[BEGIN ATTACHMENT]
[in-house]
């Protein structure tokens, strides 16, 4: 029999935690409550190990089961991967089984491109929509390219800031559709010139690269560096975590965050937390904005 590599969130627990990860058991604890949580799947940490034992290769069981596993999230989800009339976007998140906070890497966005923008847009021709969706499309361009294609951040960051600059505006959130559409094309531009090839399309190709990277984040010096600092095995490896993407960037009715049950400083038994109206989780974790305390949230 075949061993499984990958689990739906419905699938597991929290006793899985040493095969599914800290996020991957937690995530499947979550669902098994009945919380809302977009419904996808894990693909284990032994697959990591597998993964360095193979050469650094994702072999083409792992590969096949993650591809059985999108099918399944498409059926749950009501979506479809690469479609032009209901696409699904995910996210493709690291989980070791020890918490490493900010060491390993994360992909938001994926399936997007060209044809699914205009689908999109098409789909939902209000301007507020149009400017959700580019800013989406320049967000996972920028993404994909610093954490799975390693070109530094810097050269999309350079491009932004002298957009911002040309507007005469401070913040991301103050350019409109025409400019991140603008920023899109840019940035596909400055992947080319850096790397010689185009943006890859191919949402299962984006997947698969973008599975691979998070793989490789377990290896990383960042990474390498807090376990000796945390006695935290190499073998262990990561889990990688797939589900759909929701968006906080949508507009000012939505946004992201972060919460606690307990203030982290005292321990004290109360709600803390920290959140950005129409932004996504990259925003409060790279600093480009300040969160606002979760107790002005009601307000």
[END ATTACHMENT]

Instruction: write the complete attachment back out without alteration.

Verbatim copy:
[in-house]
């Protein structure tokens, strides 16, 4: 029999935690409550190990089961991967089984491109929509390219800031559709010139690269560096975590965050937390904005 590599969130627990990860058991604890949580799947940490034992290769069981596993999230989800009339976007998140906070890497966005923008847009021709969706499309361009294609951040960051600059505006959130559409094309531009090839399309190709990277984040010096600092095995490896993407960037009715049950400083038994109206989780974790305390949230 075949061993499984990958689990739906419905699938597991929290006793899985040493095969599914800290996020991957937690995530499947979550669902098994009945919380809302977009419904996808894990693909284990032994697959990591597998993964360095193979050469650094994702072999083409792992590969096949993650591809059985999108099918399944498409059926749950009501979506479809690469479609032009209901696409699904995910996210493709690291989980070791020890918490490493900010060491390993994360992909938001994926399936997007060209044809699914205009689908999109098409789909939902209000301007507020149009400017959700580019800013989406320049967000996972920028993404994909610093954490799975390693070109530094810097050269999309350079491009932004002298957009911002040309507007005469401070913040991301103050350019409109025409400019991140603008920023899109840019940035596909400055992947080319850096790397010689185009943006890859191919949402299962984006997947698969973008599975691979998070793989490789377990290896990383960042990474390498807090376990000796945390006695935290190499073998262990990561889990990688797939589900759909929701968006906080949508507009000012939505946004992201972060919460606690307990203030982290005292321990004290109360709600803390920290959140950005129409932004996504990259925003409060790279600093480009300040969160606002979760107790002005009601307000």